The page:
K.S. Hegde, J.
1. In these appeals by special leave, a common question of law arises for decision and that question relates to the meaning of the word 'realization' in Section. 5(o)(ii) of the Expenditure Tax Act, 1957 which will be hereinafter referred to as the 'Act'. The facts relevant for the purpose of deciding the question of law arising for decision in all the appeals are identical.
2. In Civil Appeal No. 2147 of 1969, at the instance of the assessee the Income-tax Appellate Tribunal, Hyderabad Bench, referred the following question to the High Court of Andhra Pradesh:
Whether on the facts and in the circumstances of the case, the expenditure of Rs. 94,500/- incurred by the assessee in London is exempt under Section 5(o) of the Expenditure Tax Act.
3. Similar questions have been referred to the High Court in other appeals.
4. The High Court answered the above-mentioned question in the negative and in favour of the Revenue. Aggrieved by that decision, the appellants have brought these appeals.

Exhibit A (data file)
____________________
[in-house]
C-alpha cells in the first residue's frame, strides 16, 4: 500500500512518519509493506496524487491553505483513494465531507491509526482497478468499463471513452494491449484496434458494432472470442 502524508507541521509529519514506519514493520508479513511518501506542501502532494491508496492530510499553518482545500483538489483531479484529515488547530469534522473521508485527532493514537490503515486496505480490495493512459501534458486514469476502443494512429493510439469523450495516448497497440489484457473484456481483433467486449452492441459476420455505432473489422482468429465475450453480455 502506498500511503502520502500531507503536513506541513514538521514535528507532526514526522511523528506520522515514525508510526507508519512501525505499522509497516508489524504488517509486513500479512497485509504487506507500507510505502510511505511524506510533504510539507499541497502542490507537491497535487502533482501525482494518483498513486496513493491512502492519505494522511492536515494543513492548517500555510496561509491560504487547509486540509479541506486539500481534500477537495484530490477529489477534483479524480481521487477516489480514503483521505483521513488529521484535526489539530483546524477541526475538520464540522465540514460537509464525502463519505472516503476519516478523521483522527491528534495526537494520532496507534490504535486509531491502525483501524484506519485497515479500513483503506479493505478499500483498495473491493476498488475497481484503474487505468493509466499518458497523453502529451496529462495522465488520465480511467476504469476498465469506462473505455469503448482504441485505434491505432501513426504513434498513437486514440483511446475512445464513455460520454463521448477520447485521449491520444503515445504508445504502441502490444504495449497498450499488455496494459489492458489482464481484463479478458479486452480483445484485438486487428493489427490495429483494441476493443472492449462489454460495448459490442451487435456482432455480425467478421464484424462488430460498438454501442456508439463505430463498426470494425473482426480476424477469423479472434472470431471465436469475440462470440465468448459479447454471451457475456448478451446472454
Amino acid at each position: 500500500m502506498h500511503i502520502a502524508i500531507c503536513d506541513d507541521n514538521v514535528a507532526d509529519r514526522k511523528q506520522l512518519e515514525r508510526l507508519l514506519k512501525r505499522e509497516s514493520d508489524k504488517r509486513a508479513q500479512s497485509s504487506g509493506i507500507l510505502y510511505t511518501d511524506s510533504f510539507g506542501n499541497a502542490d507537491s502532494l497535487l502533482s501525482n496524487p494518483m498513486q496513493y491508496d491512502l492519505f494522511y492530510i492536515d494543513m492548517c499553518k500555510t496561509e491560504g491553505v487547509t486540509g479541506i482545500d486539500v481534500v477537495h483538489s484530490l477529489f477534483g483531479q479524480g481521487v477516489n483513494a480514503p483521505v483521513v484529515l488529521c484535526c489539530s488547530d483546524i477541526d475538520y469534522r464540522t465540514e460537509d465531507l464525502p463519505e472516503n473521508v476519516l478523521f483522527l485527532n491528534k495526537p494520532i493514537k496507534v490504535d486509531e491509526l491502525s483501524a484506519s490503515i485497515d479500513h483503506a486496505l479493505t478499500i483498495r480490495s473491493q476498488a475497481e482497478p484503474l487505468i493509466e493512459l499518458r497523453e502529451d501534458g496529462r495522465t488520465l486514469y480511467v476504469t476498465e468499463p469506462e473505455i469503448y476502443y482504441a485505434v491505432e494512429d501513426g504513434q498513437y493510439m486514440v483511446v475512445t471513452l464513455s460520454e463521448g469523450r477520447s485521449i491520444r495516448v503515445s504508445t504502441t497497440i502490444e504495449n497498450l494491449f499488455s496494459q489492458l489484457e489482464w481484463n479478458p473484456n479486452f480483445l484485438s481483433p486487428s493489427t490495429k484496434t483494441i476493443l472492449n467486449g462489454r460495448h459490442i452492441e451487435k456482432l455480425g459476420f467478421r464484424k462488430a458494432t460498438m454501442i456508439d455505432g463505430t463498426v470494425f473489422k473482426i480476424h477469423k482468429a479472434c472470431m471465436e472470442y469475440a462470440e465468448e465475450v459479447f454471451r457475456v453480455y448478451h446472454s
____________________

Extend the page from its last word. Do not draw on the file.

5. We shall now set out the material facts. The two assessees who are the appellants in these appeals are the grand-sons of the former Nizam of Hyderabad. On January 8, 1950, the Nizam constituted a trust under which his two grandsons and his daughter-in-law were given certain benefits. Each of the two grandsons were entitled to get every year a sum of Rs. 1,26,000/- from the trustees. The trust created was followed up by a tripartite agreement between the Nizam, the Governor-General of India and the trustees. The corpus of the trust was deposited with the Government of India and the Government of India was to pay to the trustees certain sums of money every year in India under the tripartite agreement. The trust deed provided that the trustees shall pay to the two beneficiaries every year Rs. 1,24,000/-. The payment is required to be made in India. After the execution of this trust the two grandsons of the Nizam as well as his daughter-in-law went and resided in London. Every year the trustees were realizing the amount due from the Government and remitting the amounts due to the beneficiaries to London and those amounts were expended by them in London. These facts are all admitted. The question for decision is whether the expenditure incurred by the two grandsons, who are beneficiaries under the trust is exempt under Section 5(o)(ii) of the Act. The contention of the assessee is that the amount in question was realized by them in London and hence they are entitled to the benefit of Section 5(o)(ii). That contention has been rejected by the Tribunal. The Tribunal came to the conclusion that the amount in question accrued in India. The trustees were liable to pay that amount to the assessees only in India. When the trustees remitted that amount to the assessees to London, they were merely functioning as the agents of the assessees. That being so the Tribunal held that the amounts in question were realized by the assessees in India. This finding was assailed on behalf of the assessees before the High Court but the High Court rejected the contention of the assessees and affirmed the decision of the Tribunal.